At the back of Calella’s Market House, there’s a fantastic bar called El Nou Bar del Mercat: La Tasca de la Vasca. The bar is run by Ana Biurrun, from Donostia (San Sebastián) in País Vasco (the Basque Country), a region famous for it’s cuisine, Michelin starred restaurants and pintxos.
Pintxos are like tapas (which originated in Andalucia and are said to have been small snacks on dry bread to keep the flies out of a glass of wine or sherry), but coming from the foodie capital of Spain, they tend to be far more elaborate. Pintxo comes from the verb pinchar, to pierce – most pintxos come with a toothpick piercing the topping to hold it on to the slice of bread underneath. Bar staff often count the empty toothpicks in order to calculate the bill. Pintxos and tapas alike, are not really supposed to constitute a meal – originally they were just intended to be a snack or appetiser with a drink. However, when small dishes are this good, it’s hard to resist having more than one.
I’ve spent time in San Sebastián and the pintxos in every bar are out of this world. I dropped a small fortune on bar hopping in order to try (nearly) all of them. That said, I’m sure you can imagine how excited I was to learn of a small Basque bar in Calella, doing a special pintxo deal on Saturday lunchtimes. I was not disappointed – one look at the counter and I knew I was in for a treat.
La Tasca de la Vasca sits in the middle rear of the market, with one side next to the vegetable stalls (above) and the other side (top picture) facing the back door. The bar was busy, I probably could have found a table, but as I ogled the pintxos, a stool became vacant at the bar, so I grabbed it quickly, in order to watch and chat to the staff.
I ordered Basque sidra – cider is very popular in North West Spain. It is traditionally poured from above the head (as Jordi demonstrates above) to aerate the drink and enhance the flavour. This is done for every single glass!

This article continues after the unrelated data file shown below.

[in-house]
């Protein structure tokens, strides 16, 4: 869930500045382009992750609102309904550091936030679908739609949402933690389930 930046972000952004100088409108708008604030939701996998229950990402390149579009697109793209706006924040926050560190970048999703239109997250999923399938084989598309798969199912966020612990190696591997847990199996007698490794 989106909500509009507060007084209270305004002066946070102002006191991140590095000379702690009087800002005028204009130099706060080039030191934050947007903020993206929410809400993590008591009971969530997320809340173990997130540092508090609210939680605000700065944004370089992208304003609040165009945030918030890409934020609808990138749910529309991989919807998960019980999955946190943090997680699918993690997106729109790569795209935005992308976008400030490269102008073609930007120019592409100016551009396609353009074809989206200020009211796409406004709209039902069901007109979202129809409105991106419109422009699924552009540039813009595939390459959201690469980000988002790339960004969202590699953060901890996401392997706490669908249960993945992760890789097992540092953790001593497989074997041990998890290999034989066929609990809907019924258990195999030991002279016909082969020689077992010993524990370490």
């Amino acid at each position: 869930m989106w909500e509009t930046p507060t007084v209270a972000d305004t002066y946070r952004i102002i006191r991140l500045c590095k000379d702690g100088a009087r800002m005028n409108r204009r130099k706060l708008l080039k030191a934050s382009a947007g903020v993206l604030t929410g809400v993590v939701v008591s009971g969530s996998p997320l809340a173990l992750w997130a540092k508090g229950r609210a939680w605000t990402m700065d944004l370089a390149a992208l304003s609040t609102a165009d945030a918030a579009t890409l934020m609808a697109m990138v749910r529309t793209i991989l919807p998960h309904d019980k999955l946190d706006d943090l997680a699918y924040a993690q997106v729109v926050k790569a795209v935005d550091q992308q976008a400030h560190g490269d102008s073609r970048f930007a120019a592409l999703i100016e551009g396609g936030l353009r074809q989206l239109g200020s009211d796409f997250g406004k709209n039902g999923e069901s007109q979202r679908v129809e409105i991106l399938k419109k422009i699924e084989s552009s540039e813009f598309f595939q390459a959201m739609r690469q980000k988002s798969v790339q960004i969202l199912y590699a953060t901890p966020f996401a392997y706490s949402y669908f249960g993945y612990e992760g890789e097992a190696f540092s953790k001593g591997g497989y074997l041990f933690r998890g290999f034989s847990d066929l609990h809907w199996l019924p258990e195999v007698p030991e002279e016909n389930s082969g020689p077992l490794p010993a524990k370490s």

To go with my first glass of sidra I had a fantastic pintxo of chopped jamón and allioli with a little piece of jamón skewered on top (left). This was salty, creamy and garlicky, all in one. While I scoffed that down, Jordi warmed up the morcilla (center) sitting on a slice of red pimento – roasted red pepper, with the burnt outer skin removed, which gives it a sweet smokey flavour. Far right is a spicy chistorra sausage pintxo, which was also heated up for me.
Hungry for more, I ordered a tigre and a couple of croquetas (below and to the right). Tigres are steamed mussels, which have been chopped up, mixed with a béchamel like sauce, breadcrumbs, white wine, onions, tomato sauce, etc. The mixture is returned to the shell and the whole thing is deep fried, breaded side down for a couple of minutes, until golden brown.
Above is the deep fried tigre (left) and the delicious croquetas, squid ink (rear) and mushroom front.
Temptation had me ordering more sidra and a bola de patata con txampis al txakoli – a purée potato ball with mushrooms and txakoli wine.
Txakoli is a dry, slightly fizzy white wine, produced mostly (but not exclusively) in the Basque country. It’s drunk young, up to one year after bottling and is poured from a height (for aeration) like sidra.
The bola de patata is deep fried and served with a little Mary Rose like sauce on top – it’s crispy on the outside and light and fluffy inside.
One more sidra and Anna brought out cangrejo pintxos – unbelievably delicious crab mayonnaise with a large pierced prawn on top. This finished me off, but what a great way to go!
I had to pass on the Basque Idiazabal raw milk sheep’s cheese
and a beautiful looking Greek moussaka – I wasn’t expecting to see that!
You will be unsurprised to see me finish my lunch with a carajillo de cognac – it really does pick you up after a good feed.
This has not been my only visit to La Tasca de la Vasca – I have been suitably impressed each time, especially as the pintxos change each Saturday and the staff are lovely. All the above, including 4 glasses of sidra cost €14.
La Tasca de la Vasca is open Tuesday to Friday 07.00 – 15.00 and 06.00 – 16.00 on Saturdays.